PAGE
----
New Technologies for the Humanities at Cabell Library

Cabell Library, Lower Level, The Workshop
Friday, November 18, 2016, 2.00pm – 3:30 pm

How can humanities scholars and teachers make use of emerging technologies and engage with digital scholarship? Join us on November 18 to hear from your colleagues about their digital projects, and learn about digital technology support services offered by VCU Libraries. Attendees will be introduced to new resources in The Workshop in Cabell Library, which range from 3D printers to multimedia production to virtual reality, and participate in a discussion about getting started with new technologies. This workshop offers a chance to consider new tech up close in light of humanities scholarship and teaching, and to talk with library staff about how to begin exploring your ideas.



Teaching in the Humanities

Alternatives to the Paper: Exploring Creative Assignments and Digital Possibilities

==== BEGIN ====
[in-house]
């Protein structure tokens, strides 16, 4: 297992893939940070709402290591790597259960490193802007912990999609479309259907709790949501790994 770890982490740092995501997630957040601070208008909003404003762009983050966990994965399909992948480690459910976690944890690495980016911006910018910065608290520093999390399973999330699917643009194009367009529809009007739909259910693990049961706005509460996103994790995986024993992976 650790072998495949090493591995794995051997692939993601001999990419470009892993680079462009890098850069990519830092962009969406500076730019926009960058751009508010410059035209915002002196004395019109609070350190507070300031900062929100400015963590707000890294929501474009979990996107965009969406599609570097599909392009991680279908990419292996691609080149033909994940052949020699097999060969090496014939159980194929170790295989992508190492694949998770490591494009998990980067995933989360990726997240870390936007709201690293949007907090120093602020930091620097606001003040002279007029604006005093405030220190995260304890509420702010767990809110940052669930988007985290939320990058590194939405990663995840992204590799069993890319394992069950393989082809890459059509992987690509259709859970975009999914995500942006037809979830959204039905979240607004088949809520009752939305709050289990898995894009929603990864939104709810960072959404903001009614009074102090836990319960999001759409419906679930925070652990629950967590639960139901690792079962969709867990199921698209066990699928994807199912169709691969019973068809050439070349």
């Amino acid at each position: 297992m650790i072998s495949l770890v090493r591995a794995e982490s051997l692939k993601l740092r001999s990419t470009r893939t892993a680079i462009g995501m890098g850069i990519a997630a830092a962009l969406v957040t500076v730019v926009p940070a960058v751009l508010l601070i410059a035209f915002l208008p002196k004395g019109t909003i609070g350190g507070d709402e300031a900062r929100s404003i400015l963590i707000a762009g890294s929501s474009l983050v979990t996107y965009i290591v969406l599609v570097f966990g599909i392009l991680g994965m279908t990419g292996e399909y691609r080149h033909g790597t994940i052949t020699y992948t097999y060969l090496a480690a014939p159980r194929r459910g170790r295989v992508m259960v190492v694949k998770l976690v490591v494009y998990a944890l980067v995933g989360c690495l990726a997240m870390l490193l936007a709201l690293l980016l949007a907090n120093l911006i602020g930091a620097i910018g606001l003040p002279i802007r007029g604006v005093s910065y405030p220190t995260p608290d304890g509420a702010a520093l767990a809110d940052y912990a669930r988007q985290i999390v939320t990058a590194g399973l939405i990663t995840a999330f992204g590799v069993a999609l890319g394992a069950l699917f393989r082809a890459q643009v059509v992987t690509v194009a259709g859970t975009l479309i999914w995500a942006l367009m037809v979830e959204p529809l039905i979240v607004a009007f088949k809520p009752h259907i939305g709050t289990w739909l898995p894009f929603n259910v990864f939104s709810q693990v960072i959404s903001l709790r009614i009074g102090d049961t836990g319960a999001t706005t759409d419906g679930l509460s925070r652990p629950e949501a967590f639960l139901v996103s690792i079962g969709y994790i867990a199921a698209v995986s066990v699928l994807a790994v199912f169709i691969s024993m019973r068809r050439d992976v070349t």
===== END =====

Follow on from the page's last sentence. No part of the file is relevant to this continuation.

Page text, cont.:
February 9, 2016, 2-3.30pm 
Humanities Research Center, Seminar Room 201, 920 W. Franklin Street

Looking to get more than the traditional 3-5 page essay often used in humanities classes? Tired of worrying about plagiarism?  Thinking about how to change things up a bit in your writing assignment? This session on Teaching in the Humanities will provide strategies for designing alternative assignments, examples of creative approaches, and opportunities to discuss moving from conception to assignment. Attendees are encourage to bring their questions, ideas, and strategies for a lively discussion.


Teaching your Research: Making the Excitement of Academic Discovery Accessible to Undergraduates

April 12, 2016, 2:00-3:30pm 
Humanities Research Center, Seminar Room 201, 920 W. Franklin Street

This session on Teaching in the Humanities will discuss strategies for engaging students with our own research, making our work accessible to them, communicating the excitement of academic exploration and discovery, and giving them hands-on experience in what we do as scholars.